The peak in bycatch of surface-feeding seabirds, especially fulmars, in May and June is somewhat more puzzling. However, most seabirds are still incubating early in the breeding season, leaving the off duty parent more time to explore larger areas than when both adults are caring for the offspring later in summer. It has also been shown that the proportions of immature fulmars in the bycatch is higher in this period than later in the season [29], possibly because these birds are likely to prospect for potential future colonies more when the established breeders are busy caring for their young.

Our results provide new information for improvement of mitigation methods to reduce and avoid seabird bycatch in gillnets, and also address the urgent need to understand which species groups are susceptible to bycatch in such fisheries in order to initiate the most effective mitigation measures. For diving seabirds, the clear trend of elevated bycatch rates in specific areas, at specific fishing depths, distances to shore and time periods, indicates that measures such as space/time closures in the fishery might be an effective mitigation action for reducing seabird mortality. In particular, ensuring a minimum fishing depth and minimum distance from the coast for the fishery in the winter months may have the potential to lower the bycatch rate for diving seabirds in general. Another option would be to enforce obligatory gear change or modifications (e.g., [30, 31]). By enforcing specific closures or obligatory gear modifications, for a shorter time, the mitigation measures might effectively be balanced against associated social benefits of the fisheries, such as for example food security and local job opportunities.

For surface-feeding seabirds, we also recognized a distinct spatio-temporal pattern, with the highest bycatch rates in May and June, and generally higher bycatch rates in the northeast and central fishing areas. The apparent small increase in bycatch rates for some areas, as well as the effect of increased bycatch rates with minimum fishing depth as shown by our second- and third-most supported models, are more difficult to explain from a biological perspective. It is possible, however, that both distance to the coast and minimum fishing depth are associated with variables not included in our analysis. One could, for example, expect distance from the coast to be associated with increased wave height, or rougher seas in general. Thus, the observed tendency of increased bycatch with distance to the coast could simply be due to more movements and/or decreased visibility of the nets while they are being set or hauled, increasing the risk for birds to get entangled. Also, the effect of distance from the coast might be related to the distribution of the susceptible species in Norwegian waters, with fulmars feeding further away from the coastline than other surface-feeding seabirds, as the species is overrepresented in the catch. Further, as there was no clear effect of minimum fishing depth, we suspect that most surface-feeding seabirds are stuck in the nets during setting or hauling. This hypothesis was supported by the fishers that collected the data, when questioned on the specific patterns of this bycatch. In their experience, the movement of the boat and fishing gear when setting and hauling in rough conditions most often lead to birds getting trapped in the nets. During fishing, nets are often hauled and set again in one operation. The associated presence of fish on the surface attracts surface-feeding birds, which risk being dragged down quickly if they are in contact with the fishing gear when set again. An understanding of how and why these birds are caught points to some obvious actions that can likely help reduce the bycatch of surface-feeding seabirds. Measures such as scaring lines, gear modifications and reduction in release of wastewater during fishing operation (e.g., [16, 32]) are probably a more effective mitigation approach for this group of birds than the implementation of space/time closures. For both surface feeding and diving seabirds, we did not find a clear effect of mesh size. Thus, we do not find any support for changing mesh size as a possible way of mitigating seabird bycatch.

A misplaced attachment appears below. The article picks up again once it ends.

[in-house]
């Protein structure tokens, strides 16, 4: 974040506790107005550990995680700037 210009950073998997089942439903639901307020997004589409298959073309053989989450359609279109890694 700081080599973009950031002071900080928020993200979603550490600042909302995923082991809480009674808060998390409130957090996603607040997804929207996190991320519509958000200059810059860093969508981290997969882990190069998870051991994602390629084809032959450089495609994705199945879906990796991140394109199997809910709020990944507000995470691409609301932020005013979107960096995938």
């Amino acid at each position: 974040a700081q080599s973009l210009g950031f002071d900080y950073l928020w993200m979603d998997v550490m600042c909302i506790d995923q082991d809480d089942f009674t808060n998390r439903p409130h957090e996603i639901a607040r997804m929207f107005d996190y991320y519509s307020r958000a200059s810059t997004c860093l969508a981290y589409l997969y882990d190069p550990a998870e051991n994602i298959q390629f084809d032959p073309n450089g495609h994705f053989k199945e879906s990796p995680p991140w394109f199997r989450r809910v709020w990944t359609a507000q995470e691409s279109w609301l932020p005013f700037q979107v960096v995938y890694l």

On a population level, the effects of bycatch mortality depend not only on the number of birds caught, but also on the sex and age structure of the birds killed, which source population they belong to, and the status of those populations [33, 34]. In our study, we did not have access to this information. Previous bycatch studies of fulmars in the same areas have, however, shown that adult male birds dominated the bycatch and that these birds likely originated from populations breeding in more temperate regions [35]. It is therefore plausible that the same applies in this study. Fulmars travel far and have extensive foraging ranges [36] and birds on the Norwegian coast could thus originate from colonies far away from the point of capture. An estimated 2.4–4.4 million pairs of fulmars breed in the northeastern Atlantic [37, 38], but several of the populations are now in decline [39, 40], making it imperative to identify the drivers of the negative trend. This especially applies to the small and nationally endangered breeding population of fulmars along the Norwegian mainland (e.g., [41]).